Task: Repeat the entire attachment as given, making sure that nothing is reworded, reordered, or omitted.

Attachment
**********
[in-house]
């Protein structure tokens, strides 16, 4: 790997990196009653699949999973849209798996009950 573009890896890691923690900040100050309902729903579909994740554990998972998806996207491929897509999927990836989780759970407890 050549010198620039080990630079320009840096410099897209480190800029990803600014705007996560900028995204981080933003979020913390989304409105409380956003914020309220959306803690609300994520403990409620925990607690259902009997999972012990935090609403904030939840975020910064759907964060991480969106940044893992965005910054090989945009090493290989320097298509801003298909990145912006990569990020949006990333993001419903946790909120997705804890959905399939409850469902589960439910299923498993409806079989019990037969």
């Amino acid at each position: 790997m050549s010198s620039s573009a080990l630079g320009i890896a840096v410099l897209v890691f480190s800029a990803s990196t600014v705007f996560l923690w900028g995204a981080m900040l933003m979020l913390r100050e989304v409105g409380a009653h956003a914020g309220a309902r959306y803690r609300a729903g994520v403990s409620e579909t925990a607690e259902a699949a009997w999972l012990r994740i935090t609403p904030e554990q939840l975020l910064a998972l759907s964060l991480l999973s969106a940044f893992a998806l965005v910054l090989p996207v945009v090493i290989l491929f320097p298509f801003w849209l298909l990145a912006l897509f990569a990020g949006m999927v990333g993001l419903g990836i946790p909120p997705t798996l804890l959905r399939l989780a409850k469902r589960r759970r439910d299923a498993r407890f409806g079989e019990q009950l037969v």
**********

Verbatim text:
[in-house]
């Protein structure tokens, strides 16, 4: 790997990196009653699949999973849209798996009950 573009890896890691923690900040100050309902729903579909994740554990998972998806996207491929897509999927990836989780759970407890 050549010198620039080990630079320009840096410099897209480190800029990803600014705007996560900028995204981080933003979020913390989304409105409380956003914020309220959306803690609300994520403990409620925990607690259902009997999972012990935090609403904030939840975020910064759907964060991480969106940044893992965005910054090989945009090493290989320097298509801003298909990145912006990569990020949006990333993001419903946790909120997705804890959905399939409850469902589960439910299923498993409806079989019990037969």
């Amino acid at each position: 790997m050549s010198s620039s573009a080990l630079g320009i890896a840096v410099l897209v890691f480190s800029a990803s990196t600014v705007f996560l923690w900028g995204a981080m900040l933003m979020l913390r100050e989304v409105g409380a009653h956003a914020g309220a309902r959306y803690r609300a729903g994520v403990s409620e579909t925990a607690e259902a699949a009997w999972l012990r994740i935090t609403p904030e554990q939840l975020l910064a998972l759907s964060l991480l999973s969106a940044f893992a998806l965005v910054l090989p996207v945009v090493i290989l491929f320097p298509f801003w849209l298909l990145a912006l897509f990569a990020g949006m999927v990333g993001l419903g990836i946790p909120p997705t798996l804890l959905r399939l989780a409850k469902r589960r759970r439910d299923a498993r407890f409806g079989e019990q009950l037969v």